ONLINE NEWSLETTER (No. 2/2006 — February 2006)
Editor: Fran Bock
In September 2005, Emma Tait of London, England, took a trip to the Grodno region of Belarus, homeland of her great-grandparents.
Her experiences in getting to and navigating around Belarus will be of interest to anyone contemplating a similar trip.
We thank her for sharing her experiences and photographs.
© This article is copyrighted by Emma Tait.
Reprinting or copying of this article is not allowed without prior permission from the copyrightholders.
A Trip to Volkovsk
by Emma Tait
I live in
Getting There and Getting Around
To get into Belarus , you need a visa; and to get a visa, you need an
invitation to visit. This can be
arranged via a
I flew to
Belarus is not easy to negotiate if one doesn’t
speak and read their language, or Russian.
Everything is in Cyrillic script, very few people speak English, and
there are almost no maps and guide books in English. The ‘Lonely Planet’ guide for Russia and Belarus devotes a few pages only to Belarus , with little on places outside
Belarus is not well geared up for tourists, at least
There are very few
places to eat, let alone have a meal.
Apart from the hotel, I saw no other restaurant, although there were
some places for snacks. However,
there were lots of drinking opportunities — and quite a lot of alcohol
drinking on the streets, especially in
As a tourist, one is not aware of Belarus being a Soviet-style dictatorship, Uniformed police were not in great evidence (I saw more in Vilnius) and although conscription is mandatory for young men, I did not see more than a couple of soldiers. It felt a safe place to be in. There are few advertising billboards, but fair amount of graffiti (‘tags’ rather than slogans)
Mobile phones were much
in evidence, mainly used by the young.
People dressed in a variety of styles — smart, casual and
poor. Many wore stylish shoes. I subsequently learnt that it is important
to Belarusians to look good, and people spend quite
a lot of their income on clothes.
The Jewish Dimension
In the small town of
One of the very few buildings that remains from before the war, when the Lufftwaffe used the town for bombing practice, is marked as having been built in 1932. Then it was a Jewish bakery.
A local inhabitant, born in 1943, showed me a low wall, at the back of the pavement, near the central square and market, behind which was a garden and house. The wall had been the back of the Jewish cemetery. Around the corner was a piece of open waste ground, overlooked by a railway line, and with a few other buildings on the perimeter. There were overgrown graves and no upstanding headstones. I was told most of the headstones had been used for road building. There were two broken/smashed mausoleums that had been used as a fireplace with bottles and rubbish on a tomb stone.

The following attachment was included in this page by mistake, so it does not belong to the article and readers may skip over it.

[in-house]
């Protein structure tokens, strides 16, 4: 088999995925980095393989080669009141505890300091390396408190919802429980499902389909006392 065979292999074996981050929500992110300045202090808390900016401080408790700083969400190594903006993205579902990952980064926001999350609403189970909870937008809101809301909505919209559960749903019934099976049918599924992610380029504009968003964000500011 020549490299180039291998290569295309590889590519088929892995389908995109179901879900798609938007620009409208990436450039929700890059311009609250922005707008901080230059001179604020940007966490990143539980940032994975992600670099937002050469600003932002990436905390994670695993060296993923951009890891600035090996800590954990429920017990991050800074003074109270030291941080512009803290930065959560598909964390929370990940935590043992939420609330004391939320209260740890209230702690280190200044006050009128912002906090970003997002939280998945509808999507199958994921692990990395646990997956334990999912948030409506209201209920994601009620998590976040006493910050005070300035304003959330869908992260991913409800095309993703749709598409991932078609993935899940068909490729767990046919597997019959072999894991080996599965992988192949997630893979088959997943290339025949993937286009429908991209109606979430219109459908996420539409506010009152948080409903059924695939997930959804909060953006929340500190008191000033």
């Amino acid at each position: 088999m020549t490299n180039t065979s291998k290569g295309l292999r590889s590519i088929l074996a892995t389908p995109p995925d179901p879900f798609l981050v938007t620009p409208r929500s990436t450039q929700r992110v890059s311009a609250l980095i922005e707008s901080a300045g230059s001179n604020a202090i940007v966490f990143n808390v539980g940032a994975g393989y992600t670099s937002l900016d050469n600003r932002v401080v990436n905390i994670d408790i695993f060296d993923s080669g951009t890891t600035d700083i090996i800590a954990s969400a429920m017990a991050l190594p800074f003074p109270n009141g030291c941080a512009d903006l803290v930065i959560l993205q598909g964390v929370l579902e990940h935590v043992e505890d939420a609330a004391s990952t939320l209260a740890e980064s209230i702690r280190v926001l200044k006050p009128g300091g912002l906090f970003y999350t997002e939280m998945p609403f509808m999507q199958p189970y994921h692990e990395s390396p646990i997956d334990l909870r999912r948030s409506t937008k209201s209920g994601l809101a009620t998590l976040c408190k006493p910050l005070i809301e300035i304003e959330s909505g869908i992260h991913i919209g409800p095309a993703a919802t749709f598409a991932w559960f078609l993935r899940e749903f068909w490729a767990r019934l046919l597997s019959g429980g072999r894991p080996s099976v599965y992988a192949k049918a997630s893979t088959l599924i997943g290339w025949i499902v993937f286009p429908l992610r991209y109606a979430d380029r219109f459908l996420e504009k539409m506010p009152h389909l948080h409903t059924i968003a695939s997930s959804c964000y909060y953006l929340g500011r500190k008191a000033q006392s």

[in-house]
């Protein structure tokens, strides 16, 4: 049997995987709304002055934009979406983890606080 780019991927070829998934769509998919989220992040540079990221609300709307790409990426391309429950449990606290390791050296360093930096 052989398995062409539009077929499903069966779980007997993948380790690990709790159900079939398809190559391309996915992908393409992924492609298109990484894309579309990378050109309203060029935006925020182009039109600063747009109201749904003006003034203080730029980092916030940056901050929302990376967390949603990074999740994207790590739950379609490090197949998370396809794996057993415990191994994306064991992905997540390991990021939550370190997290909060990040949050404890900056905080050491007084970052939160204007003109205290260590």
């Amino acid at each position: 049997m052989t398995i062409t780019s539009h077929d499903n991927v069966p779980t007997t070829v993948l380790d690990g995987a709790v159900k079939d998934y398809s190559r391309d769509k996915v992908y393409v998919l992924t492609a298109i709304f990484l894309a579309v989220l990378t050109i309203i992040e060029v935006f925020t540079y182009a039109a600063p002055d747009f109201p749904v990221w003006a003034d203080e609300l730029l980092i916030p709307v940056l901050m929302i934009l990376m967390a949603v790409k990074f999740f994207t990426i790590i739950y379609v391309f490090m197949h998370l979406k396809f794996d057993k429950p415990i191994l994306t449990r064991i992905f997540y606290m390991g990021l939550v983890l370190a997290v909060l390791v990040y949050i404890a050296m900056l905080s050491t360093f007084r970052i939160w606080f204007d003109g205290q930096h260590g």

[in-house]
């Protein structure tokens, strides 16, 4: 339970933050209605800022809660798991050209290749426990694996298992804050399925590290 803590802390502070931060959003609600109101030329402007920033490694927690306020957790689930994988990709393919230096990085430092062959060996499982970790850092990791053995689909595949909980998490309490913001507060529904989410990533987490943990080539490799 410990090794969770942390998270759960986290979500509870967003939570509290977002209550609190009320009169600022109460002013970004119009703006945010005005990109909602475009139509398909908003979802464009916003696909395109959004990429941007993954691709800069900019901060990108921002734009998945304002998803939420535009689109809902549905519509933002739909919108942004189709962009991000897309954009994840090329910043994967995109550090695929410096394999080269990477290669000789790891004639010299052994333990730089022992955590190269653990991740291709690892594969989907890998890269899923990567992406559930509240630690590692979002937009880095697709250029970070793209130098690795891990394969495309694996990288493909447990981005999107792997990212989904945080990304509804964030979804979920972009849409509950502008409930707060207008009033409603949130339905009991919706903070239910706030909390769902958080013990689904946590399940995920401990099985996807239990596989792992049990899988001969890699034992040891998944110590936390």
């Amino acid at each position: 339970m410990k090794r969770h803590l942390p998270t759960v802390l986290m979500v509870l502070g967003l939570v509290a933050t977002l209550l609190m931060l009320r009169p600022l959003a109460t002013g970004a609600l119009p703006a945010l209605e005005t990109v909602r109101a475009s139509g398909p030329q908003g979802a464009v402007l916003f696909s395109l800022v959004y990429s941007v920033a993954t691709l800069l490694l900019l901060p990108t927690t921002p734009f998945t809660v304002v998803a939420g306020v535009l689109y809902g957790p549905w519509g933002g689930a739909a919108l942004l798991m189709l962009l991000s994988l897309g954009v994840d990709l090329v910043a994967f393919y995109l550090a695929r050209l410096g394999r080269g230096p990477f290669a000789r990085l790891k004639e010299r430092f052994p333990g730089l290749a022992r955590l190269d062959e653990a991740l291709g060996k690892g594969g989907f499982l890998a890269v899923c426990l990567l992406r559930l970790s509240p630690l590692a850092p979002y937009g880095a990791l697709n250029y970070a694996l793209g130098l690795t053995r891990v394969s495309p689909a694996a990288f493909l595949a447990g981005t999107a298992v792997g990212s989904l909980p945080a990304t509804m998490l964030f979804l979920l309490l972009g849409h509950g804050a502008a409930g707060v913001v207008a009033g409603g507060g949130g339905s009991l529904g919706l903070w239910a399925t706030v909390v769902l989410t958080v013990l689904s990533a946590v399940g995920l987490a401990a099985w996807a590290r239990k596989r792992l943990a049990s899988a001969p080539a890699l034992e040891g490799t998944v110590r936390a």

Smashed mausoleum in Volkovsk Jewish Cemetery
Goats were wandering about feeding, and blackbirds helping themselves. There was Hebrew/Yiddish script on some stones but many were badly worn.
The Volkovsk history museum might acknowledge its Jewish past but it was closed on the day I went as the town was in the middle of celebrating being founded 1,000 years ago.
The nearby village of
All the houses were wooden within small plots of land in which some grew vegetables, e.g. pumpkins, others had a summer/cook house, an outside toilet, well/pump or store of timber.
Well outside Pieski House
Yet many houses had a TV aerial attached, so presumably there is electricity. There was a wooden mill, white as a result of being painted with lime to protect it from mildew; but what might have been a waterfall is now a pretty stagnant stream. There was a smelly general food store. Villagers looked out to check the strangers; stray dogs also looked wary. My impression was that the village had been livelier in the 1880’s when my great great grandfather had run a tavern there.
We got directions to the Jewish cemetery from an elderly local man. Between a couple of house, there was an opening to a very large field, and mound near the entrance. Nearby, we saw part of a grave headstone with Hebrew/Yiddish engraved. The area looked even more neglected than Volkovsk. Too depressing to wander around the field that appeared to have so little exposed.
I had been in the heart of the Jewish Pale. There was little remaining of that time. The existence of Jews in that area seems best acknowledged and recognised in the history books — certainly not in the places where they had lived.
However, I did learn from my interpreter that my great grandfather’s name of Shif was more likely to have been Shifron; and my great grandmothers’ would have been Leven rather than Lev.